Have you ever wondered: Is there preferential treatment in schools? Do school board members kids receive preferential treatment? Does the PTA president’s kid receive preferential treatment? Do the kids of parents who volunteer more hours or donate more money to the school receive preferential treatment?
There is no easy answer to this question, so instead let me pose another one. Is it ever possible to be completely fair to every single person all of the time? And one more question: Would you be surprised if I said it’s nearly humanly impossible to be completely devoid of preferential treatment?
Human nature is what it is. It’s human nature to treat those who treat you well with equal measure. And conversely, it’s human nature to treat those who treat you poorly with equal measure. I am not saying that this is absolute whatsoever; however, I would contend that idioms such as “you scratch my back and I’ll scratch yours” and “tit for tat” have been around forever and are still utilized to this day because they are so true to human nature.
The truth of the matter is, sometimes schools are no different from other organizations. Let’s take, for example, the airline frequent flier miles program, often referred to as a loyalty program. The more one flies and accumulates miles, the higher his/her status level, the more perks, and preferential treatment one receives.
While I don’t like feeling like a second class citizen when flying with an airline for which I am not a status level member, I understand and accept the way it is. They who fly more often, spend more money, and are repeat customers are rewarded for their loyalty. I, who only flies once in a while with whichever carrier is the least expensive, am not rewarded whatsoever. Stinks, but I get it.
School cultures often times tend to be far less defined than an airline frequent flier program; however, there are some clear status levels in schools, even in schools where the leadership may work hard to foster a culture that is otherwise so. During my second year as a teacher, I had a two school board members kids in my classroom. They both happened to get into some trouble one day and went home and told their moms (who were school board members). Instead of coming to discuss their concerns with me, they went straight to the superintendent. Not to the principal, who was my direct supervisor, but the superintendent, who I am sure didn’t even know who I was…until then.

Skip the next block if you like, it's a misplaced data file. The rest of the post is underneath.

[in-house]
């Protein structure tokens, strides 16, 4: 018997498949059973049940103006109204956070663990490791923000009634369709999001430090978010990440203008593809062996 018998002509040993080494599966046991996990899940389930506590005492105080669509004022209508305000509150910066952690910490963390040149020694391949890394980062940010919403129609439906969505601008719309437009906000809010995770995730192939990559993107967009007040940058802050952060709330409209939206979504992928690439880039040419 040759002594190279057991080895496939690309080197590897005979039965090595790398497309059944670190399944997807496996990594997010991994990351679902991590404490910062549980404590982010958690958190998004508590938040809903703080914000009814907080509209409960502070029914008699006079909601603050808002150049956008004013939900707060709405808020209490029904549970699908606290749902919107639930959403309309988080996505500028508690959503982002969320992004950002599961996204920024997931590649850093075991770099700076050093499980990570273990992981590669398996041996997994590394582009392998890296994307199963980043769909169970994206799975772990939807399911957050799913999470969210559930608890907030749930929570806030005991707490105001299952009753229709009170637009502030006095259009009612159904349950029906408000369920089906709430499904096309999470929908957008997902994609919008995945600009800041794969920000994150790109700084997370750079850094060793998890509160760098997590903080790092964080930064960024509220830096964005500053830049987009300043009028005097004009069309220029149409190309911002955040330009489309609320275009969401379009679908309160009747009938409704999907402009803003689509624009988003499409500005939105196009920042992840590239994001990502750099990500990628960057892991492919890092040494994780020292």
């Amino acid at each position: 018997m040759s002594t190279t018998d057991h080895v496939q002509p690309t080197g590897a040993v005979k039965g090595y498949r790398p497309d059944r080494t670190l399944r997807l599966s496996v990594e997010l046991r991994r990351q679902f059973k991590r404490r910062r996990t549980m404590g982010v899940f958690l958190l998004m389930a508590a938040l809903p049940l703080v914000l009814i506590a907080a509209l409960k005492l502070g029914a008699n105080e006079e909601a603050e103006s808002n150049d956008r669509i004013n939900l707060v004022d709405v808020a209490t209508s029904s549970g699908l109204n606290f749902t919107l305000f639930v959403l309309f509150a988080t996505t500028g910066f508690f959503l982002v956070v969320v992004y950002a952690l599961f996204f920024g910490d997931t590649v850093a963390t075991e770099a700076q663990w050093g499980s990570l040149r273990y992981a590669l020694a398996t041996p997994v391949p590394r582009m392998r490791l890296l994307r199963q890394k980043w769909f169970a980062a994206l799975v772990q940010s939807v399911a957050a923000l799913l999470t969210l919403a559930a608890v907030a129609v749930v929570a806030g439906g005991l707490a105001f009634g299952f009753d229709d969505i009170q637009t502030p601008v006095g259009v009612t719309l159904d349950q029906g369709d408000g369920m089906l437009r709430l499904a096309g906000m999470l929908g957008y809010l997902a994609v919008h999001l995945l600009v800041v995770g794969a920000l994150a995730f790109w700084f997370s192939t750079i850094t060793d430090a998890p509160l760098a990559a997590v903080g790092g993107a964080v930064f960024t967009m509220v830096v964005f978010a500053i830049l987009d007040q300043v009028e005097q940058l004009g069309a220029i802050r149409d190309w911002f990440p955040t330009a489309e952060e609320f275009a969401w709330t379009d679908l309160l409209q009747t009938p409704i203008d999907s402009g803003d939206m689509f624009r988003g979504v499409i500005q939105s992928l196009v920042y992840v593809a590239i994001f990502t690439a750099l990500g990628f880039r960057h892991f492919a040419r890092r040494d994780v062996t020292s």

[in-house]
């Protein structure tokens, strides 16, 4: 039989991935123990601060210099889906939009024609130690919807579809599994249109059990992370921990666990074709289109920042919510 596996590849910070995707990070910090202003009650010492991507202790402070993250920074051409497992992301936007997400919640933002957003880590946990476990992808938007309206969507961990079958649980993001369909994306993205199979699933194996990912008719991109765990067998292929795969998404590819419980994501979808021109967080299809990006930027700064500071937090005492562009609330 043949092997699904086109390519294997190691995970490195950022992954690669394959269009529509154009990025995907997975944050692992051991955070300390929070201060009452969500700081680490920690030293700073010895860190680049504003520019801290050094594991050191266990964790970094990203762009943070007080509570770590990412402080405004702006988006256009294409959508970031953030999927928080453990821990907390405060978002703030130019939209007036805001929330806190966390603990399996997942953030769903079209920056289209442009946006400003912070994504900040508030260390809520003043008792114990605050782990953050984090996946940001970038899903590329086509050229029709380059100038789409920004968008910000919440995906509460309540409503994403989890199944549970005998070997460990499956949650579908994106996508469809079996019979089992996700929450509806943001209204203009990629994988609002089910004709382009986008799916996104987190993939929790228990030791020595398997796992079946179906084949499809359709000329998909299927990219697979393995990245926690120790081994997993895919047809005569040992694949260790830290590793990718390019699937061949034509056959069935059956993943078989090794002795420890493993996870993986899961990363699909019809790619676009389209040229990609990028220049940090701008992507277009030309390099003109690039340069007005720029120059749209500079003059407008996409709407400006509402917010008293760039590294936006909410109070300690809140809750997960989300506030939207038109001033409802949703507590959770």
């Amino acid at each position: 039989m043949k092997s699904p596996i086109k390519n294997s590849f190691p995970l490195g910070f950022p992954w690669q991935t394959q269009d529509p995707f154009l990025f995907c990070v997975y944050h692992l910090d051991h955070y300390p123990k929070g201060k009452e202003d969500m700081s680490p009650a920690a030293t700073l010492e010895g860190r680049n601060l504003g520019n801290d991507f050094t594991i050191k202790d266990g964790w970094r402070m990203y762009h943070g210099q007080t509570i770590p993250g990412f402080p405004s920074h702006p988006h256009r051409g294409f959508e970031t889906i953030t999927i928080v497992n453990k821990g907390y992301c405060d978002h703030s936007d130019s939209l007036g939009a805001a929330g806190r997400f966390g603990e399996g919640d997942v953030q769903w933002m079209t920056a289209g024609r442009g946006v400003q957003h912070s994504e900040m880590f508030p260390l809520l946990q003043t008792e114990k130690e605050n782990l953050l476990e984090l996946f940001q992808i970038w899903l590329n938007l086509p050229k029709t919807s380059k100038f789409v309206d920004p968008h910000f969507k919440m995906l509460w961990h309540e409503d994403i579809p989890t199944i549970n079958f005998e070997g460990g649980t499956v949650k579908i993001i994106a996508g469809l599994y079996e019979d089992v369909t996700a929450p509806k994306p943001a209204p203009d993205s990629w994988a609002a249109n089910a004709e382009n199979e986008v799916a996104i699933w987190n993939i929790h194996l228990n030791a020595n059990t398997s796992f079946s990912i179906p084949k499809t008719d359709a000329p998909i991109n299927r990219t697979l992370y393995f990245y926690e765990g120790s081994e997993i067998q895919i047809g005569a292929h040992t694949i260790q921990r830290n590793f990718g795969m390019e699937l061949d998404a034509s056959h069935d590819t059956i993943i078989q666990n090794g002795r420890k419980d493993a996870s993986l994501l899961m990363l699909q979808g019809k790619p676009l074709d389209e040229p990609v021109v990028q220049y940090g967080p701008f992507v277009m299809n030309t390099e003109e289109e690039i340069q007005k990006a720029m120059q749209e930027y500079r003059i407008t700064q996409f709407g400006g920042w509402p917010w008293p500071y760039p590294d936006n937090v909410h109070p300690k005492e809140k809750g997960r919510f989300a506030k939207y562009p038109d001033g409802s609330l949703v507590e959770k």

Much to my surprise, the superintendent stopped by to see me the following day on the way through our building to meet with our principal. He brought up the matter briefly (albeit a bit dismissively) and said something that I will never forget. “Just remember that you’re damn good at what you do, and don’t let anyone ever tell you otherwise.” Despite the fact that he was so supportive, I couldn’t help but think about the fact that the two school board members didn’t think to come speak with me or even my principal, but felt entitled to go straight to the superintendent. They expected preferential treatment.
In some schools, it’s the principal (and other administration), school secretary, and/or teachers/staff, who foster a culture of preferential treatment.
At one school in our old neighborhood, the principal loved the attention and perks that came along with her position. Her school had a wait list every year which required parents of new incoming kindergartners to camp out (literally in a tent) the night before in order to secure a spot for their child. Parents would bring her cookies, cakes, and all sorts of other goodies in order to persuade her to help them out. On another occasion, a parent who served on the PTA leadership council was able to find out which class his daughter was placed into BEFORE the class lists were publicly posted for the school community to see, because he was chums with the principal. This principal fostered a culture of preferential treatment. The parents knew it, and many of them catered to her in order to receive it.
Schools must be deliberate in fostering a culture of equity and parity because preferential treatment is a product of the school’s culture. It takes the consistent commitment of every stakeholder to ensure that preferential treatment is minimal and better yet, completely absent from a school’s culture. When one sees it happening, it’s necessary to call it out and correct it. While it may be impossible to be rid of preferential treatment 100%, it is very possible to be mindful of it and do everything possible to quash it because otherwise, there is no equity for all.
Have you seen any incidents of preferential treatment? Do you ever witness people who expect preferential treatment? Have you ever done anything about it? I’d love to hear from you. As always, thanks for reading!